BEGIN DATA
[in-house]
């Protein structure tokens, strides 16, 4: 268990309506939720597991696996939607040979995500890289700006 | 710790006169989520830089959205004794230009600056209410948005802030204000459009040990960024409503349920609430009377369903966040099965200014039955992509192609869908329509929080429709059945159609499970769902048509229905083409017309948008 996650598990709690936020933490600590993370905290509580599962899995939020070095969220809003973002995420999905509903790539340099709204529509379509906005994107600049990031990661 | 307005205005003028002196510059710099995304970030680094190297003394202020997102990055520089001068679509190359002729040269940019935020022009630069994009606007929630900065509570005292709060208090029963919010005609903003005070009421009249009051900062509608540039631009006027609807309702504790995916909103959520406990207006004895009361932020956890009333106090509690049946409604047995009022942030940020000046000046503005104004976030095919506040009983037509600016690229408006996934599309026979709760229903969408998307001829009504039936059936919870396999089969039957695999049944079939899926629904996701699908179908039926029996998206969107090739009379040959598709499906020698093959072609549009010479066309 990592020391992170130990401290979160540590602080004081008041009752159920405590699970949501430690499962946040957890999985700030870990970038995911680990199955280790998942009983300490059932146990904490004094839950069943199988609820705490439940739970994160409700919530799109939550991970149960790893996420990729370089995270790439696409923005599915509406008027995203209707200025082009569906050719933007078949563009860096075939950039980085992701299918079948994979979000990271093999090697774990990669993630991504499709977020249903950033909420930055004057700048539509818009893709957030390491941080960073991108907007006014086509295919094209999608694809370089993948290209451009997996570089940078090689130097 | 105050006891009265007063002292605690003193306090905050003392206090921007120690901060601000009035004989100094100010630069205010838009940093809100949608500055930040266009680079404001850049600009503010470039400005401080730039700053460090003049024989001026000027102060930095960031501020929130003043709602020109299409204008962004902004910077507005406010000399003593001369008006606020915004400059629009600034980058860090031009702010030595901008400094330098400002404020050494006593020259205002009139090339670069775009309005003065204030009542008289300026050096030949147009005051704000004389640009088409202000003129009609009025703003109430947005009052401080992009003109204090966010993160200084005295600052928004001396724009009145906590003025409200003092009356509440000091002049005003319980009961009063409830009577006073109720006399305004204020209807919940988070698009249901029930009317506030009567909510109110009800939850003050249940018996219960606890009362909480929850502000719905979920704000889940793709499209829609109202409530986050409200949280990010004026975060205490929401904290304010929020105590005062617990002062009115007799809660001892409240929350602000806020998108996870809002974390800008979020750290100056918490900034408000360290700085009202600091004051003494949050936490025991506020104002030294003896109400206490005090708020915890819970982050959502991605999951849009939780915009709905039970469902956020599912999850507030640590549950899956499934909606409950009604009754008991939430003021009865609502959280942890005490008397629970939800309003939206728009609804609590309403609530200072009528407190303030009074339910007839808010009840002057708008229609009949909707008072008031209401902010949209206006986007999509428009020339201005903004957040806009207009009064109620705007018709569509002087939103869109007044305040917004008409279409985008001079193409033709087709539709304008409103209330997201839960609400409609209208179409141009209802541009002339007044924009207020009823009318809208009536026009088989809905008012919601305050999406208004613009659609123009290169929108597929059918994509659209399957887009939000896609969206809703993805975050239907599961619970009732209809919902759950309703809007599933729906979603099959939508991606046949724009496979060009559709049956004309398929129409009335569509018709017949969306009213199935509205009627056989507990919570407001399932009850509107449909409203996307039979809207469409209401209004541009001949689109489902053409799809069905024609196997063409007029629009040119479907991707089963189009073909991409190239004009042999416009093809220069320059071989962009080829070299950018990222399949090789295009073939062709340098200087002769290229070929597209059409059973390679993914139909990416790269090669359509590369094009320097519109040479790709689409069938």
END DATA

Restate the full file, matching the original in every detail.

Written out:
[in-house]
């Protein structure tokens, strides 16, 4: 268990309506939720597991696996939607040979995500890289700006 | 710790006169989520830089959205004794230009600056209410948005802030204000459009040990960024409503349920609430009377369903966040099965200014039955992509192609869908329509929080429709059945159609499970769902048509229905083409017309948008 996650598990709690936020933490600590993370905290509580599962899995939020070095969220809003973002995420999905509903790539340099709204529509379509906005994107600049990031990661 | 307005205005003028002196510059710099995304970030680094190297003394202020997102990055520089001068679509190359002729040269940019935020022009630069994009606007929630900065509570005292709060208090029963919010005609903003005070009421009249009051900062509608540039631009006027609807309702504790995916909103959520406990207006004895009361932020956890009333106090509690049946409604047995009022942030940020000046000046503005104004976030095919506040009983037509600016690229408006996934599309026979709760229903969408998307001829009504039936059936919870396999089969039957695999049944079939899926629904996701699908179908039926029996998206969107090739009379040959598709499906020698093959072609549009010479066309 990592020391992170130990401290979160540590602080004081008041009752159920405590699970949501430690499962946040957890999985700030870990970038995911680990199955280790998942009983300490059932146990904490004094839950069943199988609820705490439940739970994160409700919530799109939550991970149960790893996420990729370089995270790439696409923005599915509406008027995203209707200025082009569906050719933007078949563009860096075939950039980085992701299918079948994979979000990271093999090697774990990669993630991504499709977020249903950033909420930055004057700048539509818009893709957030390491941080960073991108907007006014086509295919094209999608694809370089993948290209451009997996570089940078090689130097 | 105050006891009265007063002292605690003193306090905050003392206090921007120690901060601000009035004989100094100010630069205010838009940093809100949608500055930040266009680079404001850049600009503010470039400005401080730039700053460090003049024989001026000027102060930095960031501020929130003043709602020109299409204008962004902004910077507005406010000399003593001369008006606020915004400059629009600034980058860090031009702010030595901008400094330098400002404020050494006593020259205002009139090339670069775009309005003065204030009542008289300026050096030949147009005051704000004389640009088409202000003129009609009025703003109430947005009052401080992009003109204090966010993160200084005295600052928004001396724009009145906590003025409200003092009356509440000091002049005003319980009961009063409830009577006073109720006399305004204020209807919940988070698009249901029930009317506030009567909510109110009800939850003050249940018996219960606890009362909480929850502000719905979920704000889940793709499209829609109202409530986050409200949280990010004026975060205490929401904290304010929020105590005062617990002062009115007799809660001892409240929350602000806020998108996870809002974390800008979020750290100056918490900034408000360290700085009202600091004051003494949050936490025991506020104002030294003896109400206490005090708020915890819970982050959502991605999951849009939780915009709905039970469902956020599912999850507030640590549950899956499934909606409950009604009754008991939430003021009865609502959280942890005490008397629970939800309003939206728009609804609590309403609530200072009528407190303030009074339910007839808010009840002057708008229609009949909707008072008031209401902010949209206006986007999509428009020339201005903004957040806009207009009064109620705007018709569509002087939103869109007044305040917004008409279409985008001079193409033709087709539709304008409103209330997201839960609400409609209208179409141009209802541009002339007044924009207020009823009318809208009536026009088989809905008012919601305050999406208004613009659609123009290169929108597929059918994509659209399957887009939000896609969206809703993805975050239907599961619970009732209809919902759950309703809007599933729906979603099959939508991606046949724009496979060009559709049956004309398929129409009335569509018709017949969306009213199935509205009627056989507990919570407001399932009850509107449909409203996307039979809207469409209401209004541009001949689109489902053409799809069905024609196997063409007029629009040119479907991707089963189009073909991409190239004009042999416009093809220069320059071989962009080829070299950018990222399949090789295009073939062709340098200087002769290229070929597209059409059973390679993914139909990416790269090669359509590369094009320097519109040479790709689409069938």